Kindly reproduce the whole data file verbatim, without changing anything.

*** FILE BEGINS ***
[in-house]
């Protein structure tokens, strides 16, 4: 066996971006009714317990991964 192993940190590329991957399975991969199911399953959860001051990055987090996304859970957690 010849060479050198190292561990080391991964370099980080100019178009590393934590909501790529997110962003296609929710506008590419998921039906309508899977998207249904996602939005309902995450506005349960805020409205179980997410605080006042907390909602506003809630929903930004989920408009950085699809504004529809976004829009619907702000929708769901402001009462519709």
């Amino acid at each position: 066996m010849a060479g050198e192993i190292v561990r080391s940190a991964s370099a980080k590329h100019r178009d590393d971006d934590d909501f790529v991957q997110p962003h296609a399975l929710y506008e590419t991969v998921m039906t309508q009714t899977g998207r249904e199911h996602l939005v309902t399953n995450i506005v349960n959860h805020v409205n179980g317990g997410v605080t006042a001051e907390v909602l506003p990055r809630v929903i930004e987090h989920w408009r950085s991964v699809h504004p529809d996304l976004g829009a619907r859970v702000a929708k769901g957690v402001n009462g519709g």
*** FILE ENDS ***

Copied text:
[in-house]
């Protein structure tokens, strides 16, 4: 066996971006009714317990991964 192993940190590329991957399975991969199911399953959860001051990055987090996304859970957690 010849060479050198190292561990080391991964370099980080100019178009590393934590909501790529997110962003296609929710506008590419998921039906309508899977998207249904996602939005309902995450506005349960805020409205179980997410605080006042907390909602506003809630929903930004989920408009950085699809504004529809976004829009619907702000929708769901402001009462519709």
């Amino acid at each position: 066996m010849a060479g050198e192993i190292v561990r080391s940190a991964s370099a980080k590329h100019r178009d590393d971006d934590d909501f790529v991957q997110p962003h296609a399975l929710y506008e590419t991969v998921m039906t309508q009714t899977g998207r249904e199911h996602l939005v309902t399953n995450i506005v349960n959860h805020v409205n179980g317990g997410v605080t006042a001051e907390v909602l506003p990055r809630v929903i930004e987090h989920w408009r950085s991964v699809h504004p529809d996304l976004g829009a619907r859970v702000a929708k769901g957690v402001n009462g519709g």